Auburn Ravine salmon-spawning a long and winding route

Sacramento River start for fish that could spawn in Auburn one day
By: Gus Thomson, Journal Staff Writer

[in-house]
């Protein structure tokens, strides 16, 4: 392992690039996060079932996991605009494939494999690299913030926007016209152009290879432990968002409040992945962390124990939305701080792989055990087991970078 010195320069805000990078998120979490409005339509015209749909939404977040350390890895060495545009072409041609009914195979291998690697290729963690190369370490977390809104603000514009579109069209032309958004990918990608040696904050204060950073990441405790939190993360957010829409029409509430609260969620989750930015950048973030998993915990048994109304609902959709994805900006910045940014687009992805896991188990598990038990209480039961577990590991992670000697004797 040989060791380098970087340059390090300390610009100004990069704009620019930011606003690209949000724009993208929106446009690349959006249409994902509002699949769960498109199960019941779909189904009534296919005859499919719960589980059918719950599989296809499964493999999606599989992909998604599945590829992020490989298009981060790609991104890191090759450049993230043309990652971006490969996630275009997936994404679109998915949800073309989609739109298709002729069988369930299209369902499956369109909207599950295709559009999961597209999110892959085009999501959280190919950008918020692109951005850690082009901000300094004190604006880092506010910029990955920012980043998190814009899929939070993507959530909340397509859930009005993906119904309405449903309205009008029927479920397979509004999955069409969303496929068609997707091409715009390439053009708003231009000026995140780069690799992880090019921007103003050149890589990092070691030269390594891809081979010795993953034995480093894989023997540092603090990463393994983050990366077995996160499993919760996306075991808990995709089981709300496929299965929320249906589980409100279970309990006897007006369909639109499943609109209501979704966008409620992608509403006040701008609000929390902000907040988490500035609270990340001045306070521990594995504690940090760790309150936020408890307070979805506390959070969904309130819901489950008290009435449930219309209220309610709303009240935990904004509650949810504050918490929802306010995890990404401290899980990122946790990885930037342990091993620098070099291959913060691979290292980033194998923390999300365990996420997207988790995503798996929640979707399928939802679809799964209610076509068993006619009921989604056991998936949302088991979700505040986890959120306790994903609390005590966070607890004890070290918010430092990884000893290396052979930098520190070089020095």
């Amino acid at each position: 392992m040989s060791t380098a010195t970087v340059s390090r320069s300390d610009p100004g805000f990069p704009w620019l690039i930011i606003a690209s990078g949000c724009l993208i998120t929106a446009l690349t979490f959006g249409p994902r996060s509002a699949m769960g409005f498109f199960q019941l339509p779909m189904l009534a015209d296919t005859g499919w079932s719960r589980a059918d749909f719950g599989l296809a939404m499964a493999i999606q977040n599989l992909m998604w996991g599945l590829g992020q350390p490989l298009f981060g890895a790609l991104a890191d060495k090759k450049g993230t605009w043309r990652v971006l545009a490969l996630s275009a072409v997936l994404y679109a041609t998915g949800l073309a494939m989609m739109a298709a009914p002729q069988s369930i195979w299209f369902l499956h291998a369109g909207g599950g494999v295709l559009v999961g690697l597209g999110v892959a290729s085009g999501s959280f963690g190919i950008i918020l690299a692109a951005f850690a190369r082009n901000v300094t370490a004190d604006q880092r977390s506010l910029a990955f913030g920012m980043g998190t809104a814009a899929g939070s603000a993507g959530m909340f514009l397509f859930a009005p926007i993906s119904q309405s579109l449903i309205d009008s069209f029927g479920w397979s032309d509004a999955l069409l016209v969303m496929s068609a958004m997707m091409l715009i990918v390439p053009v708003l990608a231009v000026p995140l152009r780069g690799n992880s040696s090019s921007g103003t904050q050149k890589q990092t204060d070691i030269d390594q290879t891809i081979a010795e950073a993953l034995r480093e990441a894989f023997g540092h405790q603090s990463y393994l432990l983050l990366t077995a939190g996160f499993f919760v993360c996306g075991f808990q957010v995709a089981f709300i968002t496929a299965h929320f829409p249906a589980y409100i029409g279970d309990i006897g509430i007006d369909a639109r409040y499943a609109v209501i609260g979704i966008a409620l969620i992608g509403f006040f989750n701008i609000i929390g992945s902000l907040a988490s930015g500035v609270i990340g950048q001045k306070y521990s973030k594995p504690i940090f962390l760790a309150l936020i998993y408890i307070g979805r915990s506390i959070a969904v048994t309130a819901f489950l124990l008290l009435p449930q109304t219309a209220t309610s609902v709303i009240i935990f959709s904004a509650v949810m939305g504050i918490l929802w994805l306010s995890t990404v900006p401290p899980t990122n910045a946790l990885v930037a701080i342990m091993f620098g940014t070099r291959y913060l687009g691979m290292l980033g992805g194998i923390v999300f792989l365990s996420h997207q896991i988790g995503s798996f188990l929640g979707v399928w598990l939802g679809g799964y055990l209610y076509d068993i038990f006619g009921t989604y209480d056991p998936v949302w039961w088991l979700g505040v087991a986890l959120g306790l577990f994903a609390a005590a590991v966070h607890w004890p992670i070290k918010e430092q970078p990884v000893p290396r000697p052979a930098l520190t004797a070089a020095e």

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AUBURN CA - It’s a long-enough route by car. But it’s much more in terms of effort for a fish swimming against the current and preparing to die when its mission is completed. Jack Sanchez is in the car traveling west on a paved – and sometimes dirt – route by road, tracing the flow of the Auburn Ravine from Auburn to the tiny fishing village of Verona, north of Sacramento, where it converges with the Sacramento River. Sanchez is founder and a chief guiding light of Save Auburn Ravine Salmon and Steelhead. It’s an organization that has forged alliances in efforts to restore Auburn Ravine salmon spawning runs and will be hosting a Calling Back the Salmon Celebration in Lincoln on Saturday. One of the strongest partnerships has been with the National Oceanic and Atmospheric Administration (NOAA). It has been providing some regulatory clout in the drive to remove barriers on the water and allow salmon and steelhead to move upstream. Three NOAA officials are along to trace the long and winding, 33-mile route. Sanchez, a retired Del Oro High School teacher who has family roots in Placer County dating to the 1880s, is eager to point out the work being done with flashboard dams and other obstacles that have allowed the salmon the ability to spawn past Lincoln. In Lincoln, he can stop and point to work by the Nevada Irrigation District at its gauging station to build a fish ladder to keep the salmon moving upstream during spawning time in the fall. “This is exactly what we want,” Sanchez said. “The fish ladder has steps and pools so that the fish can get around lift and stair step their way up and over on their way to Auburn.” But downstream, Sanchez motions to the South Sutter Water District’s Coppin Dam and says the work is still hard in the face of demands from agriculture. The flashboard dam is six feet high and impassable for steelhead during the times it is up between mid-April and mid-October. “It’s an impossible barrier for steelhead and we’re working with the Water District to get a fish passage here,” Sanchez said. “South Sutter needs it to provide water for rice farming.” Auburn is the ultimate goal, but as the procession of vehicles rolls through Lincoln, then the farmland of the Sacramento Valley, past thousands of acres of rice and alfalfa fields, Sanchez points out that the fish are running against the current of a century and a half of agricultural industry use that isn’t going to vanish tomorrow and restore the 33-mile long ravine to what it originally was. Instead, Sanchez said the SARSAS goal is to bring all participants into the fold to aid a salmon run that has much promise but has been threatened with dying out. About an hour by car, Verona Village, a rustic river town, with little but a bar, a store and a sign, provides Auburn Ravine’s ultimate outflow. Don Tanner, a NOAA special agent who has been working on the intricacies of the 33-mile puzzle of ages-old practices by farmers and even-more ancient instinctual forces by salmon , said that it’s a simple right-hand turn from the Sacramento River onto the Auburn Ravine – which at Verona is known as the Natomas Cross Canal. There are challenges with poachers in a time when state Fish and Game resources are stretched thin. There are challenges with thermal influences. If the water is too warm, the fish will not move forward. And then turbidity levels in the water can throw off a sense of smell that is driving salmon to spawning grounds from far out in the ocean. Salmon receptors are picking up a smell that is just one part per billion and they have been out in the Pacific for from three to seven years. Some will make it this year to Lincoln, where the Irrigation District’s fish ladder will allow them to move close to Auburn. But Sanchez said that the work by his group and others still has a long way to go to achieve their goal of a salmon spawning ground in Auburn. One of the main obstacles still to be addressed is the Wise Powerhouse in Ophir, one mile downstream from Auburn. From there, Sanchez foresees several more fish ladders and a large pipeline would have to be built to get the salmon under Interstate 80 and toward Downtown Auburn. But Sanchez said he has a group behind the effort resolved to move forward. “It’s one of the richest streams in California,” Sanchez said. “We’re trying to simple provide fish passage.” ----------------------------------------- What: Calling Back The Salmon Celebration When: Noon to 4 p.m., Sept. 29 Where: McBean Park, 65 McBean Park Drive, Lincoln More information: Event includes games, music and information booths. Music by Mumbo Gumbo.